SMU’s Toh feels brands have the tendency to rely on their agency on record for as many things as possible. This is to minimise the number of contact points and having to brief several parties about the brand repeatedly. But that’s also where his gripe is.

“Any agency will convince the client that they can do traditional and new media and can plan a digital or integrated campaign, but that’s not truly integrated,” he says.

For instance, in his experience an agency often says let’s do a video and since social media is hot, we want the viral effect. So let’s create a Facebook page and share/tell people what we have. In such scenarios, where it not properly thought out, low participation is almost expected, according to Toh.

Let’s face it. The vendor space is fairly fragmented with not many end-to-end propositions out there. There are specialists, and plenty of them but not enough of agencies that are truly integrated who stitch it all together.

“There is a real shortage of truly integrated agencies here in Singapore,” Toh said.

And for how the vendor landscape is changing, read these two stories.

Competitor alert: Agencies, are you ready?

Are agencies irreplaceable?

5. Regulations

Now that’s a major reason for certain industries, namely financial services, healthcare and pharmaceuticals.

Stanley Toh, vice president, internet & digital marketing at United Overseas Bank whilst highlighting the grip regulations have says marketing will get even more restricted with the Do Not Call registry coming into play. “This would make things even tougher, together with the issues of data privacy.”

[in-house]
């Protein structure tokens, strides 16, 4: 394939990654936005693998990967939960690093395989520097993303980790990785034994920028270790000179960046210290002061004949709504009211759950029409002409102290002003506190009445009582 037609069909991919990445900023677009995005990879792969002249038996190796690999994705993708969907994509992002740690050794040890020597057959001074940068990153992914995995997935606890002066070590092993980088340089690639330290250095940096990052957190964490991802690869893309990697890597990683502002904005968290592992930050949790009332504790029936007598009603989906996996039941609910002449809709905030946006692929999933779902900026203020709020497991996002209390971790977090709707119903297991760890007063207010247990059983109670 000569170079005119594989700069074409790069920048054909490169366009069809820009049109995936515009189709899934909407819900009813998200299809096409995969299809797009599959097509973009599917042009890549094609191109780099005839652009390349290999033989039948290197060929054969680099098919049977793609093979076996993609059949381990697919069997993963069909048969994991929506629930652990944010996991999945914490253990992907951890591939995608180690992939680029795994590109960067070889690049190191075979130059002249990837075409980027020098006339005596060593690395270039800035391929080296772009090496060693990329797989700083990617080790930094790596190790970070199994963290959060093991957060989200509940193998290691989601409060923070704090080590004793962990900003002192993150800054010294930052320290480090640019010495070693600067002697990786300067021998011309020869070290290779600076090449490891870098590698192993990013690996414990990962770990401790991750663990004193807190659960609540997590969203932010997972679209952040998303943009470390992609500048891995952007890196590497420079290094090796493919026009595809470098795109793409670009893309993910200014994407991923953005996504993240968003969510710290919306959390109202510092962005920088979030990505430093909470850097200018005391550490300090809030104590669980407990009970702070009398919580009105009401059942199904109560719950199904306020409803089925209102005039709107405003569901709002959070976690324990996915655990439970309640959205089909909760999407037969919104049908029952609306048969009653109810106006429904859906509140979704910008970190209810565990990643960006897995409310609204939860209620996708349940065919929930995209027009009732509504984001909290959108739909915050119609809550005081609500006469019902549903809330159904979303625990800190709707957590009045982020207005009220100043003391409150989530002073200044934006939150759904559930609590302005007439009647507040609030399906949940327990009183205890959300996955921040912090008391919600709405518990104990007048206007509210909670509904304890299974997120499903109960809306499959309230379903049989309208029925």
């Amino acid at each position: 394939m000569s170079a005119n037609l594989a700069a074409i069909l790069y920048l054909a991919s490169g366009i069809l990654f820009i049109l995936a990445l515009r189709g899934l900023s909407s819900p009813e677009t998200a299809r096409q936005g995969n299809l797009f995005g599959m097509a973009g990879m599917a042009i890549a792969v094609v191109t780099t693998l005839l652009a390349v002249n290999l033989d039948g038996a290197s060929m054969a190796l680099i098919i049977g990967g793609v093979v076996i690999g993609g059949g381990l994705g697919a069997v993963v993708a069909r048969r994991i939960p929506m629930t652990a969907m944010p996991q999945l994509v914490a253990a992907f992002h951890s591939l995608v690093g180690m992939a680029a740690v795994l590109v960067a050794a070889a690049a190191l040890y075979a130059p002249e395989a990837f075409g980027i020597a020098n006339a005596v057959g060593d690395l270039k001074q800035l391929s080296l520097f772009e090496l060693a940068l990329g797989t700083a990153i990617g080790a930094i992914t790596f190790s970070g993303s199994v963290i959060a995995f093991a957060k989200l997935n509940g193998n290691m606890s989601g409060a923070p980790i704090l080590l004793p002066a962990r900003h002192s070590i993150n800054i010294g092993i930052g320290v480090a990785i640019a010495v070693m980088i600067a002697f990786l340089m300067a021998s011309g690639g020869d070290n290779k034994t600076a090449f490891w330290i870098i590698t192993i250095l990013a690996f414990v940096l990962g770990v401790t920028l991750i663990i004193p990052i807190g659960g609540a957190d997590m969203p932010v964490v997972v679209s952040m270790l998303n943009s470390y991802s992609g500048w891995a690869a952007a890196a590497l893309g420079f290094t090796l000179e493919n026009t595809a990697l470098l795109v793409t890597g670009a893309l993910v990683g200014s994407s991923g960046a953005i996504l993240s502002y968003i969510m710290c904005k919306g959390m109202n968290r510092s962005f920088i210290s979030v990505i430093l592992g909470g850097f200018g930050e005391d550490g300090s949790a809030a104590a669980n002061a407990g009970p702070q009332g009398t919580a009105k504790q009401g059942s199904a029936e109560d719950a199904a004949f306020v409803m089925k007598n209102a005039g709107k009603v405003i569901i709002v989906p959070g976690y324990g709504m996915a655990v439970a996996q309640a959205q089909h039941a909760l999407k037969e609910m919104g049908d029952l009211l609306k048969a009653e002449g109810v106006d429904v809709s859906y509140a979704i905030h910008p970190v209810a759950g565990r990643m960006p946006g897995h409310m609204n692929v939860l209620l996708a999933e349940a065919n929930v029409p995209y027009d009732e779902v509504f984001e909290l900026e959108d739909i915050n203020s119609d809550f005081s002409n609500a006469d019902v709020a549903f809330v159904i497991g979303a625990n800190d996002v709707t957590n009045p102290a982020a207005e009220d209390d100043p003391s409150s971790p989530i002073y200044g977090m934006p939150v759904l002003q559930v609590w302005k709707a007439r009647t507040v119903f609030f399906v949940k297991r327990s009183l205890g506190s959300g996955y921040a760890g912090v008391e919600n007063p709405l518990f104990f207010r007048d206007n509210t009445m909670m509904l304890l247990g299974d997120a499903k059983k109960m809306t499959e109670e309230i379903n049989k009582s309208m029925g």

Tan Mui Mui, director, pharma business, GlaxoSmithKline  added that the healthcare industry is also facing issues in marketing digitally given its highly regulated nature.

“If you want to put something on a website it has to be approved by the MOH. The content we have to put up has to go through multiple checks and if it links to some other website, that content has to be approved too,”

6. Data influx

Is there something as too much data? The answer is yes if you don’t know how to make sense of it and marketers are facing a huge managing this deluge. Managing all the data points to ensure nothing gets lost is easier said than done.

Jacquie Lindsay, director, marketing & corporate communications Asia Pacific, Carlson Waglit Travel, said this is a huge issue for many companies. “We have so much data from different sources, not just geographically. We are trying to see how to process it all.”

UOB’s Toh also talks about syncing the data across different departments, especially with the company’s many credit cards.

“We have so much data from so many systems; we even have different managers on different systems,” he said, explaining how different brand managers would take care of each card.

But that brings to the last but perhaps the biggest issue of all- organisational silos.

7. Silos within brands and agencies

How do the different departments interact with each other? How do you ensure that the customer who deals with different product teams in your company gets the same consistent brand experience?

According to John Sinke, assistant vice president digital marketing & e-Commerce, Resorts World Sentosa managing digital marketing whilst operating in silos is a mistake.

“Product marketers will work with the agencies who think of TV, print, outdoor and then digital. We are trying to flip that trend. Now our senior management is asking to look at digital first. Digital shouldn’t be treated as a separate channel,” Sinke said.

And the magnitude of this issue will only grow as the media proliferates further. Think tablets, phablets, smartphones and so on.

UOB’s Toh, first vice president, internet & digital marketing at United Overseas Bank said it is already an issue deciding how to market on multiple platforms.

“Mobile is popular for us, and then we also are on site. What about going onto tablets? Do we throw in new functionalities?” said Toh.

The problem is no different on the vendor side. Agencies are equally guilty of operating in silos, even though many claim to be integrated.